Cheryl Clarke, Ph.D. (she/her) is a Black lesbian feminist, poet, and author of Narratives: Poems in the Tradition of Black Women (1982), Living as a Lesbian (1986), Humid Pitch (1989), Experimental Love (1993), the critical study After Mecca: Women Poets and the Black Arts Movement (Rutgers Press, 2005), and The Days of Good Looks: Prose and Poetry 1980–2005 (Carroll & Graf, 2006). Clarke has written many essays over the years relevant to the Black queer community, such as “Lesbianism: An Act of Resistance,” which first appeared in This Bridge Called My Back: Writings By Radical Women of Color (Anzaldúa and Moraga, eds., 1982), and “The Failure to Transform: Homophobia in the Black Community,” which was published in Home Girls: A Black Feminist Anthology (Smith, ed., 1984). Clarke continues to write poetry and essays. Her latest manuscript, By My Precise Haircut (2016). Further information about the author is available on her website, www.cherylclarkepoet.com.
Michael Bronski (he/him) is Professor of the Practice in Activism and Media in the Studies of Women, Gender and Sexuality at Harvard University. He has written extensively on LGBT issues for four decades, in both mainstream and queer publications including The Los Angeles Times, The Boston Globe, The San Francisco Chronicle, The Advocate, Boston Review, Lambda Book Report, Z, and The Nation. His work includes A Queer History of the United States, A Queer History of the United States for Young People (adapted by Richie Chevat, and Pulp Friction: Uncovering the Golden Age of Gay Male Pulps. He served as the program coordinator for six OutWrite conferences in the 1990s.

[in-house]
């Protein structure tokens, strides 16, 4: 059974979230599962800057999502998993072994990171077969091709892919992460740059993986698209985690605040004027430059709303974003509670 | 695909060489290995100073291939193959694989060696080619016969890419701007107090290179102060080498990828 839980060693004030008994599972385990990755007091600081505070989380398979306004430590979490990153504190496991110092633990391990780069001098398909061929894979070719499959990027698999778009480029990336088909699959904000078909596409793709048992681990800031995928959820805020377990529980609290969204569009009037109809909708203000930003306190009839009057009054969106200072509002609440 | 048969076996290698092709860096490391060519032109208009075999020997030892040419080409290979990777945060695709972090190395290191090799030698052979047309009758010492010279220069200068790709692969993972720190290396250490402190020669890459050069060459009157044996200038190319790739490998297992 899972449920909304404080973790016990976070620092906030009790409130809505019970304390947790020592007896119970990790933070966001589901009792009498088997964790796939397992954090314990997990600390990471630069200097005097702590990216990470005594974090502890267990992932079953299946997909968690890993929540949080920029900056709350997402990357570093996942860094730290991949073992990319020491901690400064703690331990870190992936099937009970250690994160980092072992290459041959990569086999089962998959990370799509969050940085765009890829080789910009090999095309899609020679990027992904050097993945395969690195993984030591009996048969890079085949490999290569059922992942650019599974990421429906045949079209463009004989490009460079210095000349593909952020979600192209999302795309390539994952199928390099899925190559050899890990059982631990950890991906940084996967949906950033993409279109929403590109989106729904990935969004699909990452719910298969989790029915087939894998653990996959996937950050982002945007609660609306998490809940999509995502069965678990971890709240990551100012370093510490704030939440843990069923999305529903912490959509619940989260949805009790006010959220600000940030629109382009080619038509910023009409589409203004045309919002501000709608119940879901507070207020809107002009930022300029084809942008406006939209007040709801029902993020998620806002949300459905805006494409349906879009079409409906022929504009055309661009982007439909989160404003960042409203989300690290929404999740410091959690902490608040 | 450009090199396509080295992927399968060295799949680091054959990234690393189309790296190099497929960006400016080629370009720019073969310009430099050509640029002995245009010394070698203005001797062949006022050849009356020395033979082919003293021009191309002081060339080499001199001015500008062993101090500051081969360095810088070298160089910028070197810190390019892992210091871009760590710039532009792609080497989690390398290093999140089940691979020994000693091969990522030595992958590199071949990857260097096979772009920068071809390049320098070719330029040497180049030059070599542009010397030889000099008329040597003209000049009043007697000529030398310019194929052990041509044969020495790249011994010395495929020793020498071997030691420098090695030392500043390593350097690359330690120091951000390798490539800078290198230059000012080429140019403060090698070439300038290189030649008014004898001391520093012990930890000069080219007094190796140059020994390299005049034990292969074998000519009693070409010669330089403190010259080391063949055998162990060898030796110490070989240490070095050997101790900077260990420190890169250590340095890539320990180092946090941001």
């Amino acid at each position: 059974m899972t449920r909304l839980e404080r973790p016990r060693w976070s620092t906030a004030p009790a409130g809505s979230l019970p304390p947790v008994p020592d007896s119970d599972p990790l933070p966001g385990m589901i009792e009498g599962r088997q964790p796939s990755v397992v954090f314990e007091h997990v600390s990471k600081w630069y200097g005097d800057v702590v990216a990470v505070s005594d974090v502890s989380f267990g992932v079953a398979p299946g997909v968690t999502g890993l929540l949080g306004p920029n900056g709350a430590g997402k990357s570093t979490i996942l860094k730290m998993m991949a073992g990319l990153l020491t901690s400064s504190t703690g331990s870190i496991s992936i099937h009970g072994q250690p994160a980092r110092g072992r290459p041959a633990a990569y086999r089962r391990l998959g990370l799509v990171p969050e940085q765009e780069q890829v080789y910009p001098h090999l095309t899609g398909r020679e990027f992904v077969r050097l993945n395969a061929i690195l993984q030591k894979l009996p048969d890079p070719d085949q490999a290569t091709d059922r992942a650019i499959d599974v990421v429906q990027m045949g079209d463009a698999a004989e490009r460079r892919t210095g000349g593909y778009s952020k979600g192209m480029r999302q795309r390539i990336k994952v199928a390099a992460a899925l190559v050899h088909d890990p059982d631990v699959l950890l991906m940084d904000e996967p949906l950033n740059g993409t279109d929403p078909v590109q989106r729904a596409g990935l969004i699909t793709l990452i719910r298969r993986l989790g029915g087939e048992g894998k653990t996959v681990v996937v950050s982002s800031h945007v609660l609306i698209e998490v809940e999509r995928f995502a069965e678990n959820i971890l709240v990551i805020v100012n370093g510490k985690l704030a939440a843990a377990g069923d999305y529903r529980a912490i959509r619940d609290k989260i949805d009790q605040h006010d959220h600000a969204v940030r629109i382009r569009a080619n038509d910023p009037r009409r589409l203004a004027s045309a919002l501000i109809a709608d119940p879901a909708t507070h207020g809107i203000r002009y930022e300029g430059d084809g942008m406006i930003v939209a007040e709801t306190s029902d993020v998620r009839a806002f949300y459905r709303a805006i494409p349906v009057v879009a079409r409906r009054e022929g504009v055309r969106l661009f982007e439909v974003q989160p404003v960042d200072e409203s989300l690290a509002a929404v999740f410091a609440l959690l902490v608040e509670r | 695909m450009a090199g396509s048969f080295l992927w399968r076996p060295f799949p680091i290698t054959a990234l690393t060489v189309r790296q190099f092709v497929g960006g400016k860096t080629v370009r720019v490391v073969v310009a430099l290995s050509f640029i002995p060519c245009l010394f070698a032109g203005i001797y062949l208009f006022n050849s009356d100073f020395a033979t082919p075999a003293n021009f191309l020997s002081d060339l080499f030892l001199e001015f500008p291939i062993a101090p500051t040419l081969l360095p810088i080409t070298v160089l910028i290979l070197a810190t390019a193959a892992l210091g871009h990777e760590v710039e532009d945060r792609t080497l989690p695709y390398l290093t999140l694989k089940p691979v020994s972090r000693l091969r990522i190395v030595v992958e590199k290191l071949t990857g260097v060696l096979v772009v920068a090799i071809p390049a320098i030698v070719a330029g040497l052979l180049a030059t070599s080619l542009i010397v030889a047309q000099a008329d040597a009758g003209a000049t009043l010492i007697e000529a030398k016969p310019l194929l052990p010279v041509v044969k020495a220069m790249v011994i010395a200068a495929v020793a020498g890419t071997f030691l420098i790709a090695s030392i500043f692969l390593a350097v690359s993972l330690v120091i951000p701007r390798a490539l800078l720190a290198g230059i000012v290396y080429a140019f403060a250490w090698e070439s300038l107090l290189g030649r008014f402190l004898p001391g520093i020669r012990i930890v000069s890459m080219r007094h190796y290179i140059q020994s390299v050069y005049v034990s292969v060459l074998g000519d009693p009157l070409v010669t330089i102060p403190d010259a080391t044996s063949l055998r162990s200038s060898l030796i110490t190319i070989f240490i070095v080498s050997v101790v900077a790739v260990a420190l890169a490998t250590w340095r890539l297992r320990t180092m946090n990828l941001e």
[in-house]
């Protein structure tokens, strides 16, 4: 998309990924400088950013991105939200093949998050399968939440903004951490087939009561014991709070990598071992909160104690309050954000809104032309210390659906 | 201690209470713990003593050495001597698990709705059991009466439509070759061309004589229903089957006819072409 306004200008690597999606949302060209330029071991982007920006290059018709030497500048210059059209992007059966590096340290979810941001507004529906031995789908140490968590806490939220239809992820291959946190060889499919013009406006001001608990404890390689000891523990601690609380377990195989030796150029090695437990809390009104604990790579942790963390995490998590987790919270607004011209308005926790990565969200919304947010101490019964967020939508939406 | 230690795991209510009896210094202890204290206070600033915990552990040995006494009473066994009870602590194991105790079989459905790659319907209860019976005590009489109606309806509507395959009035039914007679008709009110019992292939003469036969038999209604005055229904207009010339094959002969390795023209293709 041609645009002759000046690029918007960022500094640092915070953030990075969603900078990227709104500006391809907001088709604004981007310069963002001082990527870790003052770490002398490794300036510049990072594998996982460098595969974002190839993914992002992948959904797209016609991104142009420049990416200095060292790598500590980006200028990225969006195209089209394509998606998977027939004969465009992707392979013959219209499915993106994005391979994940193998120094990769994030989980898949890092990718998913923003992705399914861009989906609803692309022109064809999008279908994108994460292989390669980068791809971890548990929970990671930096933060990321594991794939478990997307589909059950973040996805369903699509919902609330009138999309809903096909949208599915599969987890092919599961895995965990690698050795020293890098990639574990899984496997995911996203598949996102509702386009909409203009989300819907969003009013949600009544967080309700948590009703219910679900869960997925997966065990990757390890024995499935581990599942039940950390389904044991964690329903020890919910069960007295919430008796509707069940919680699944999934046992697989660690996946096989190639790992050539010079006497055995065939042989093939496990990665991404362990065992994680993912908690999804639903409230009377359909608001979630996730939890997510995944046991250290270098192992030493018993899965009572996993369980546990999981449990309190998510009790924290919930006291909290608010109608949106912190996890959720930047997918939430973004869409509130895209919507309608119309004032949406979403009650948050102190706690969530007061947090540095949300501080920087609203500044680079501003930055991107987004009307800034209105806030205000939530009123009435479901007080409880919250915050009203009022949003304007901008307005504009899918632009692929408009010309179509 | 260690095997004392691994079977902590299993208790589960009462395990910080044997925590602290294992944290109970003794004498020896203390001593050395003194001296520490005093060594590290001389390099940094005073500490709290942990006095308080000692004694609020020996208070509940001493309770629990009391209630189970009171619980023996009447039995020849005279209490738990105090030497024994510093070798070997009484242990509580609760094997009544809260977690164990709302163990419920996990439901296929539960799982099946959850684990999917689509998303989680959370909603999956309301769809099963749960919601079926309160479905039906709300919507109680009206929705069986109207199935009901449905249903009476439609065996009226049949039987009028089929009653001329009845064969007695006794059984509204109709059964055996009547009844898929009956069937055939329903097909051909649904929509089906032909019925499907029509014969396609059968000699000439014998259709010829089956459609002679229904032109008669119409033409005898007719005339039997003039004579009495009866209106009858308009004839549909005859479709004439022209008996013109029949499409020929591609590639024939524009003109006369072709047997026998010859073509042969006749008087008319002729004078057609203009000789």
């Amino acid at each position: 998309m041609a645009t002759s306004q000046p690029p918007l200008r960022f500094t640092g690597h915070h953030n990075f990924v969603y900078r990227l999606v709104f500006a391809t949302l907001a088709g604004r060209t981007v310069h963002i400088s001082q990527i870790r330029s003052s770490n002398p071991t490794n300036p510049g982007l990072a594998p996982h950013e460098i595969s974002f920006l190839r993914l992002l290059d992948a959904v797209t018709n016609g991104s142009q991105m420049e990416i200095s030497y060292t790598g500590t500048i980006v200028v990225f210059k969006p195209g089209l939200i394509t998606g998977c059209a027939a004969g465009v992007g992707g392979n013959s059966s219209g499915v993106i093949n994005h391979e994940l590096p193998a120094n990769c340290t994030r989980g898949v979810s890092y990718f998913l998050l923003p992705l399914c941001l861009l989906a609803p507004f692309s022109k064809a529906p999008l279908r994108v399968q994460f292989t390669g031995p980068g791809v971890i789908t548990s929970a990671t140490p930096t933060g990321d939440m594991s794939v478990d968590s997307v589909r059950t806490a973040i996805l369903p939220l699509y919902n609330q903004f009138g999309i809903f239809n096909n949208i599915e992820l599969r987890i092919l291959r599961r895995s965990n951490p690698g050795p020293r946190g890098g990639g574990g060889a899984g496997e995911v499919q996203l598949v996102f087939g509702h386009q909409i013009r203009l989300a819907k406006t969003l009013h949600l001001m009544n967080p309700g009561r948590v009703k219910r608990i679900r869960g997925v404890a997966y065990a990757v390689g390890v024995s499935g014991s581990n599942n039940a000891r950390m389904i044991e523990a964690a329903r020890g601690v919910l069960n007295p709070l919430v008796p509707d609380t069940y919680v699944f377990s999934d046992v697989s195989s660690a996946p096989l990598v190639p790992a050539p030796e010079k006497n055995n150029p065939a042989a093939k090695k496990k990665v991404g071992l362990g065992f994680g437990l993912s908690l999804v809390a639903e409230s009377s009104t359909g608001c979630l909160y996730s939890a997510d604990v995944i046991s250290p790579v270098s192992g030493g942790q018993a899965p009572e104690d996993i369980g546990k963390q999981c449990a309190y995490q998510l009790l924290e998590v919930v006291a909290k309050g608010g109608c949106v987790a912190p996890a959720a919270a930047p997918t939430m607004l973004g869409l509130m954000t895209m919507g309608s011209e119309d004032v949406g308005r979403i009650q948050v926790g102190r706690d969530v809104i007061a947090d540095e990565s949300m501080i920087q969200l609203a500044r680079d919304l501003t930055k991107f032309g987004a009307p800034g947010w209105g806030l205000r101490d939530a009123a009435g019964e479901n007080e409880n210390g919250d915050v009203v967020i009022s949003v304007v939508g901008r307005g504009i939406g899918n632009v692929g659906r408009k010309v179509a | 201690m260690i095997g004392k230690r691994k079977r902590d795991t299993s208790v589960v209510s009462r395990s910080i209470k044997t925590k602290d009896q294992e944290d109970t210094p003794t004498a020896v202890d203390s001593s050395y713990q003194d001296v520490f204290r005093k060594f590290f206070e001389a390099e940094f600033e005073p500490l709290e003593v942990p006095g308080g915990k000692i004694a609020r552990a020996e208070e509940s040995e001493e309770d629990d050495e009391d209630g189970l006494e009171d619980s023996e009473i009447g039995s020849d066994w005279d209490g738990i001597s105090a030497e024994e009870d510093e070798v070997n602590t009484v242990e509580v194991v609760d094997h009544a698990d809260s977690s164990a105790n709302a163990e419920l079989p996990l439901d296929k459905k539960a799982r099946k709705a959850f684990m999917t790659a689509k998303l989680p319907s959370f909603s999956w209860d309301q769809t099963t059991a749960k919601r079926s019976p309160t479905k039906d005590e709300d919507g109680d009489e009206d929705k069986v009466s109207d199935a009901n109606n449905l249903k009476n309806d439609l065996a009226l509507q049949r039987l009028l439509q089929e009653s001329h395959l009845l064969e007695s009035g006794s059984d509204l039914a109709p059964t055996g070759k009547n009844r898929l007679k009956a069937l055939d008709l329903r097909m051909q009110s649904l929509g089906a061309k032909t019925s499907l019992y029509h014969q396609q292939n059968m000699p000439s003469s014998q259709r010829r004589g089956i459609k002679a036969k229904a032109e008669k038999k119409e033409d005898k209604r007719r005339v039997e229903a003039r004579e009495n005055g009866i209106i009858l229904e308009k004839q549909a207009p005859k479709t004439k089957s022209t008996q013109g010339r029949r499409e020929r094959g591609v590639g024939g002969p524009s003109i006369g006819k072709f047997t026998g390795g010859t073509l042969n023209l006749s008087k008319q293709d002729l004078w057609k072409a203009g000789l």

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Running from 1990 to 1999, the annual OutWrite conference played a pivotal role in shaping LGBTQ literary culture in the United States and its emerging canon. OutWrite provided a space where literary lions who had made their reputations before the gay liberation movement—like Edward Albee, John Rechy, and Samuel R.
Bold and wise, compassionate and erotic, the poems in Avowed explore aspects of a contemporary lesbian life within a committed relationship and as a citizen in the larger community. The narrator celebrates ("We break a glass. Mazel tov We cry.") and mourns her losses ("Sometimes, between three and four a.m./on a break from her game/of bridge, your dead mother visits.").
Once in a blue moon, a love like this comes along
Winner of the 2022 Lambda Literary LGBTQ Nonfiction Award and the 2022 NLGJA Excellence in Book Writing Award.
From intimate relationships to global politics, Sarah Schulman observes a continuum: that inflated accusations of harm are used to avoid accountability. Illuminating the difference between Conflict and Abuse, Schulman directly addresses our contemporary culture of scapegoating.
Poetry. African & African American Studies, Women's Studies. LGBT Studies. THE HILARY THAM CAPITAL COLLECTION. Cheryl Clarke's long-awaited fifth poetry collection travels the political and spiritual trails of her many commitments--to social justice, to women of color, to the LGBTQ community, and to the rage, love, and song that live in each reader.
Winner of the Stonewall Book Award in nonfiction
The first comprehensive history of lesbian, gay, bisexual, and transgender America, from pre-1492 to the present
"Readable, radical, and smart—a must read."—Alison Bechdel, author of Fun Home